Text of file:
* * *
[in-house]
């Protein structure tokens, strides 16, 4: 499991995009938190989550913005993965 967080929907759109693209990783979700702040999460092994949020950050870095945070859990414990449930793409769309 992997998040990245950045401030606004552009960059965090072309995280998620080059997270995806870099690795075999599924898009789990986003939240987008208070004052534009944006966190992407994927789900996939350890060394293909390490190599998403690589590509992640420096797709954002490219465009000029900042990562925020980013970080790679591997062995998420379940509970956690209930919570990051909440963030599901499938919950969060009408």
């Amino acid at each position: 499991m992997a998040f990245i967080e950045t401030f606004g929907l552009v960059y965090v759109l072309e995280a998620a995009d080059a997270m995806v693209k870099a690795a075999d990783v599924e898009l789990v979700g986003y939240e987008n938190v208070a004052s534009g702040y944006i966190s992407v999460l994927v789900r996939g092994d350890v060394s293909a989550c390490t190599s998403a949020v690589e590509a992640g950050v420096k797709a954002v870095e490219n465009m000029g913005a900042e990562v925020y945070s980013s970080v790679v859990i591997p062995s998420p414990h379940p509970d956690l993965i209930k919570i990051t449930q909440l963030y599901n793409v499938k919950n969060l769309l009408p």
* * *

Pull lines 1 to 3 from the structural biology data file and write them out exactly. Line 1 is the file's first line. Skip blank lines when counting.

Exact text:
[in-house]
């Protein structure tokens, strides 16, 4: 499991995009938190989550913005993965 967080929907759109693209990783979700702040999460092994949020950050870095945070859990414990449930793409769309 992997998040990245950045401030606004552009960059965090072309995280998620080059997270995806870099690795075999599924898009789990986003939240987008208070004052534009944006966190992407994927789900996939350890060394293909390490190599998403690589590509992640420096797709954002490219465009000029900042990562925020980013970080790679591997062995998420379940509970956690209930919570990051909440963030599901499938919950969060009408």
């Amino acid at each position: 499991m992997a998040f990245i967080e950045t401030f606004g929907l552009v960059y965090v759109l072309e995280a998620a995009d080059a997270m995806v693209k870099a690795a075999d990783v599924e898009l789990v979700g986003y939240e987008n938190v208070a004052s534009g702040y944006i966190s992407v999460l994927v789900r996939g092994d350890v060394s293909a989550c390490t190599s998403a949020v690589e590509a992640g950050v420096k797709a954002v870095e490219n465009m000029g913005a900042e990562v925020y945070s980013s970080v790679v859990i591997p062995s998420p414990h379940p509970d956690l993965i209930k919570i990051t449930q909440l963030y599901n793409v499938k919950n969060l769309l009408p």